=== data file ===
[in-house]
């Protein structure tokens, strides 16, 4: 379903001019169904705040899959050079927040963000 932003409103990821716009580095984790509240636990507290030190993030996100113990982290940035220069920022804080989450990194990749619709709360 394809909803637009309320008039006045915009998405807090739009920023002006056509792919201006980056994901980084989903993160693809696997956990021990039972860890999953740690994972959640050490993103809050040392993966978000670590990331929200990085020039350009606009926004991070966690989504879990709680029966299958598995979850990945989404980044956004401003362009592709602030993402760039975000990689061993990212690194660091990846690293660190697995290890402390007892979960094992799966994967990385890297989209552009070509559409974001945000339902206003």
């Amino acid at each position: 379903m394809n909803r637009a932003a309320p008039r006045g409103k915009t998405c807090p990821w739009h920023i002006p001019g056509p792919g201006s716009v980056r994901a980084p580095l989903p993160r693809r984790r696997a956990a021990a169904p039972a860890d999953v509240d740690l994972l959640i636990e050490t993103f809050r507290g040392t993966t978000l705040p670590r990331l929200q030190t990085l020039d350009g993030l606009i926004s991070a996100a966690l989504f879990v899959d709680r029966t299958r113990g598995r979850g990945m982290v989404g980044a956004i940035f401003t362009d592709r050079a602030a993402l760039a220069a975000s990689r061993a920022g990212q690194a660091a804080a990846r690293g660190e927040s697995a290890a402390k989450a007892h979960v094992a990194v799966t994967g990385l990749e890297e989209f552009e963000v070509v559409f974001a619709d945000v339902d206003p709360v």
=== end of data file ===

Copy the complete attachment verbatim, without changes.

[in-house]
């Protein structure tokens, strides 16, 4: 379903001019169904705040899959050079927040963000 932003409103990821716009580095984790509240636990507290030190993030996100113990982290940035220069920022804080989450990194990749619709709360 394809909803637009309320008039006045915009998405807090739009920023002006056509792919201006980056994901980084989903993160693809696997956990021990039972860890999953740690994972959640050490993103809050040392993966978000670590990331929200990085020039350009606009926004991070966690989504879990709680029966299958598995979850990945989404980044956004401003362009592709602030993402760039975000990689061993990212690194660091990846690293660190697995290890402390007892979960094992799966994967990385890297989209552009070509559409974001945000339902206003």
């Amino acid at each position: 379903m394809n909803r637009a932003a309320p008039r006045g409103k915009t998405c807090p990821w739009h920023i002006p001019g056509p792919g201006s716009v980056r994901a980084p580095l989903p993160r693809r984790r696997a956990a021990a169904p039972a860890d999953v509240d740690l994972l959640i636990e050490t993103f809050r507290g040392t993966t978000l705040p670590r990331l929200q030190t990085l020039d350009g993030l606009i926004s991070a996100a966690l989504f879990v899959d709680r029966t299958r113990g598995r979850g990945m982290v989404g980044a956004i940035f401003t362009d592709r050079a602030a993402l760039a220069a975000s990689r061993a920022g990212q690194a660091a804080a990846r690293g660190e927040s697995a290890a402390k989450a007892h979960v094992a990194v799966t994967g990385l990749e890297e989209f552009e963000v070509v559409f974001a619709d945000v339902d206003p709360v």